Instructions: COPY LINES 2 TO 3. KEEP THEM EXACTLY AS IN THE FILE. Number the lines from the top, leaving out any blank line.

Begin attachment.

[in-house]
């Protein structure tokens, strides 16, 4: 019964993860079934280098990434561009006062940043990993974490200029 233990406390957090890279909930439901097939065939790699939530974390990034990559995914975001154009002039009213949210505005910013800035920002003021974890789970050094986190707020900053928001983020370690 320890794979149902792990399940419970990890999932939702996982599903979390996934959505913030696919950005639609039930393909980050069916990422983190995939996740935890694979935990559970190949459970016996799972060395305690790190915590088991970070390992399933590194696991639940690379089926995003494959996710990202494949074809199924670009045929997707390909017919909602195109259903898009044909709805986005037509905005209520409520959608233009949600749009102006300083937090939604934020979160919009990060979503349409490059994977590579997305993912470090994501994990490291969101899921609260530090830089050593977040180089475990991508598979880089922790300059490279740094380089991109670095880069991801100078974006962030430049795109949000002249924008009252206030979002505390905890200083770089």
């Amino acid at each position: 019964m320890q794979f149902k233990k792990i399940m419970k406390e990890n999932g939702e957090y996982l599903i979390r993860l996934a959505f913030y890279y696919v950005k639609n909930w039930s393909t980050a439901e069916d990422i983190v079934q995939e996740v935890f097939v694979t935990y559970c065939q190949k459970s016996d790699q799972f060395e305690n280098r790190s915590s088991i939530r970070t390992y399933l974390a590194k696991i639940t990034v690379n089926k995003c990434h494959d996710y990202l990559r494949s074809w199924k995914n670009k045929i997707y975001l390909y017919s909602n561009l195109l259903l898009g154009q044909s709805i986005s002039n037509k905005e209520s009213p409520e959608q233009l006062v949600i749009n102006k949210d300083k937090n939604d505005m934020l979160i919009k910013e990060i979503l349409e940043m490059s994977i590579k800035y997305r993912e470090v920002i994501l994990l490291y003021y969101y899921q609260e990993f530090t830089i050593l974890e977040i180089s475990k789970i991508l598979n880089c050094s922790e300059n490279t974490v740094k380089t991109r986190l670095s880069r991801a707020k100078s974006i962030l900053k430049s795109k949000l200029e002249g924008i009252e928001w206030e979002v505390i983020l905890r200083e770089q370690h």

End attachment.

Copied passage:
């Protein structure tokens, strides 16, 4: 019964993860079934280098990434561009006062940043990993974490200029 233990406390957090890279909930439901097939065939790699939530974390990034990559995914975001154009002039009213949210505005910013800035920002003021974890789970050094986190707020900053928001983020370690 320890794979149902792990399940419970990890999932939702996982599903979390996934959505913030696919950005639609039930393909980050069916990422983190995939996740935890694979935990559970190949459970016996799972060395305690790190915590088991970070390992399933590194696991639940690379089926995003494959996710990202494949074809199924670009045929997707390909017919909602195109259903898009044909709805986005037509905005209520409520959608233009949600749009102006300083937090939604934020979160919009990060979503349409490059994977590579997305993912470090994501994990490291969101899921609260530090830089050593977040180089475990991508598979880089922790300059490279740094380089991109670095880069991801100078974006962030430049795109949000002249924008009252206030979002505390905890200083770089």
């Amino acid at each position: 019964m320890q794979f149902k233990k792990i399940m419970k406390e990890n999932g939702e957090y996982l599903i979390r993860l996934a959505f913030y890279y696919v950005k639609n909930w039930s393909t980050a439901e069916d990422i983190v079934q995939e996740v935890f097939v694979t935990y559970c065939q190949k459970s016996d790699q799972f060395e305690n280098r790190s915590s088991i939530r970070t390992y399933l974390a590194k696991i639940t990034v690379n089926k995003c990434h494959d996710y990202l990559r494949s074809w199924k995914n670009k045929i997707y975001l390909y017919s909602n561009l195109l259903l898009g154009q044909s709805i986005s002039n037509k905005e209520s009213p409520e959608q233009l006062v949600i749009n102006k949210d300083k937090n939604d505005m934020l979160i919009k910013e990060i979503l349409e940043m490059s994977i590579k800035y997305r993912e470090v920002i994501l994990l490291y003021y969101y899921q609260e990993f530090t830089i050593l974890e977040i180089s475990k789970i991508l598979n880089c050094s922790e300059n490279t974490v740094k380089t991109r986190l670095s880069r991801a707020k100078s974006i962030l900053k430049s795109k949000l200029e002249g924008i009252e928001w206030e979002v505390i983020l905890r200083e770089q370690h």